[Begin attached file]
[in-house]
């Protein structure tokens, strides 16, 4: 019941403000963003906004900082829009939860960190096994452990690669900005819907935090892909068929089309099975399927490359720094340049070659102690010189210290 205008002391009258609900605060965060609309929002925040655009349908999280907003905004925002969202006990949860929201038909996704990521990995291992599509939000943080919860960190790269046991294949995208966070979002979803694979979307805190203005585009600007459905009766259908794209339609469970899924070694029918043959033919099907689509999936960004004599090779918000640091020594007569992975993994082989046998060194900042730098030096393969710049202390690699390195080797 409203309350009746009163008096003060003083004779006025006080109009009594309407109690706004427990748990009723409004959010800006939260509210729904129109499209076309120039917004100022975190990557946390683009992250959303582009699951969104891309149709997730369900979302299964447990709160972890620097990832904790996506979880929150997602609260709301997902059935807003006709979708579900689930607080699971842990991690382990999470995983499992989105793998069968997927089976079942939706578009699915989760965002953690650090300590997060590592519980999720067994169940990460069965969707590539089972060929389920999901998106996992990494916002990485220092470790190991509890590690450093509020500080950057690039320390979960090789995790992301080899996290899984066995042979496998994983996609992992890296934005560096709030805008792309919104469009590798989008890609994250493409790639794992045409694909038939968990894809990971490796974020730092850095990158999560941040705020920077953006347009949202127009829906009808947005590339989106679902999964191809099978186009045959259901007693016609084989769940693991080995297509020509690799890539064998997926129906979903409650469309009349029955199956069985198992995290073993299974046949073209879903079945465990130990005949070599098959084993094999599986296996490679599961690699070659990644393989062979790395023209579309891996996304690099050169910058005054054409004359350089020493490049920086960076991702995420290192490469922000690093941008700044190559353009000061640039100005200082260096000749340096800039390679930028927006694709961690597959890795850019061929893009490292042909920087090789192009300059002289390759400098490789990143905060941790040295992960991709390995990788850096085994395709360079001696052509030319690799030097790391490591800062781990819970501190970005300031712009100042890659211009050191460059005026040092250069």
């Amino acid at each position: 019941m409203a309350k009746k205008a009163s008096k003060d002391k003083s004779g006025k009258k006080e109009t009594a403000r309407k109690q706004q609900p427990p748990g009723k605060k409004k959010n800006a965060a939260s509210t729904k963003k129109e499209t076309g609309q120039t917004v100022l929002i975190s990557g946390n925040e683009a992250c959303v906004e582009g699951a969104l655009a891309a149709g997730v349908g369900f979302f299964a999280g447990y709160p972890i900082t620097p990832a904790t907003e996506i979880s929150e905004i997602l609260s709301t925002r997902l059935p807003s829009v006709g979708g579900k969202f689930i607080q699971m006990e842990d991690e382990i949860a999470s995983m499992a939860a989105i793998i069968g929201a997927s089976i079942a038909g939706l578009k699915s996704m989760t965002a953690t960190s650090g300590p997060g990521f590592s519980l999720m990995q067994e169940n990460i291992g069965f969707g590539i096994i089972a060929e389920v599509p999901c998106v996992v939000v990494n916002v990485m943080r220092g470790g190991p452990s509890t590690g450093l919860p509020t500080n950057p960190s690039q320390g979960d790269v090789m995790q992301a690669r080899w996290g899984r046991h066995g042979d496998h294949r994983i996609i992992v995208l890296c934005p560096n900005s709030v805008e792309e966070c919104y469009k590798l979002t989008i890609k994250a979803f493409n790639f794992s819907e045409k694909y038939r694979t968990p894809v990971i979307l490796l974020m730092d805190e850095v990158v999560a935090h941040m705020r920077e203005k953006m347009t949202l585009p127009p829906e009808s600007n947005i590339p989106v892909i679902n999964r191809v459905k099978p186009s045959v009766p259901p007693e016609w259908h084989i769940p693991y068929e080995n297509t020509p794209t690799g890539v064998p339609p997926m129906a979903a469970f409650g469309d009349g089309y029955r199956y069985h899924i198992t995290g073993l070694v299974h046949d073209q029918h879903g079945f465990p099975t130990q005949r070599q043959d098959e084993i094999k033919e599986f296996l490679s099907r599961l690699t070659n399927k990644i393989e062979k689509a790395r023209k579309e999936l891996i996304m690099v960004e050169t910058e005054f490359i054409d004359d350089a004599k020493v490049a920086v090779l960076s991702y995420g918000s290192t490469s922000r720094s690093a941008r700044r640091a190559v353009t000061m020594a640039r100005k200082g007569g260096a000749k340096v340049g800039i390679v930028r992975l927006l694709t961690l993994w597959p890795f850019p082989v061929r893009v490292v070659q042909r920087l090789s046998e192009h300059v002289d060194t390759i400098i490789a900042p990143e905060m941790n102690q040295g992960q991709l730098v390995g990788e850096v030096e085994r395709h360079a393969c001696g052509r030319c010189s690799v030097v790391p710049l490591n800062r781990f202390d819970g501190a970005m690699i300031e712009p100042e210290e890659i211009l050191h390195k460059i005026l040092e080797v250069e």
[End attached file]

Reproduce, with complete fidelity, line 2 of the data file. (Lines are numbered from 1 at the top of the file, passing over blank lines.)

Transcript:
């Protein structure tokens, strides 16, 4: 019941403000963003906004900082829009939860960190096994452990690669900005819907935090892909068929089309099975399927490359720094340049070659102690010189210290 205008002391009258609900605060965060609309929002925040655009349908999280907003905004925002969202006990949860929201038909996704990521990995291992599509939000943080919860960190790269046991294949995208966070979002979803694979979307805190203005585009600007459905009766259908794209339609469970899924070694029918043959033919099907689509999936960004004599090779918000640091020594007569992975993994082989046998060194900042730098030096393969710049202390690699390195080797 409203309350009746009163008096003060003083004779006025006080109009009594309407109690706004427990748990009723409004959010800006939260509210729904129109499209076309120039917004100022975190990557946390683009992250959303582009699951969104891309149709997730369900979302299964447990709160972890620097990832904790996506979880929150997602609260709301997902059935807003006709979708579900689930607080699971842990991690382990999470995983499992989105793998069968997927089976079942939706578009699915989760965002953690650090300590997060590592519980999720067994169940990460069965969707590539089972060929389920999901998106996992990494916002990485220092470790190991509890590690450093509020500080950057690039320390979960090789995790992301080899996290899984066995042979496998994983996609992992890296934005560096709030805008792309919104469009590798989008890609994250493409790639794992045409694909038939968990894809990971490796974020730092850095990158999560941040705020920077953006347009949202127009829906009808947005590339989106679902999964191809099978186009045959259901007693016609084989769940693991080995297509020509690799890539064998997926129906979903409650469309009349029955199956069985198992995290073993299974046949073209879903079945465990130990005949070599098959084993094999599986296996490679599961690699070659990644393989062979790395023209579309891996996304690099050169910058005054054409004359350089020493490049920086960076991702995420290192490469922000690093941008700044190559353009000061640039100005200082260096000749340096800039390679930028927006694709961690597959890795850019061929893009490292042909920087090789192009300059002289390759400098490789990143905060941790040295992960991709390995990788850096085994395709360079001696052509030319690799030097790391490591800062781990819970501190970005300031712009100042890659211009050191460059005026040092250069």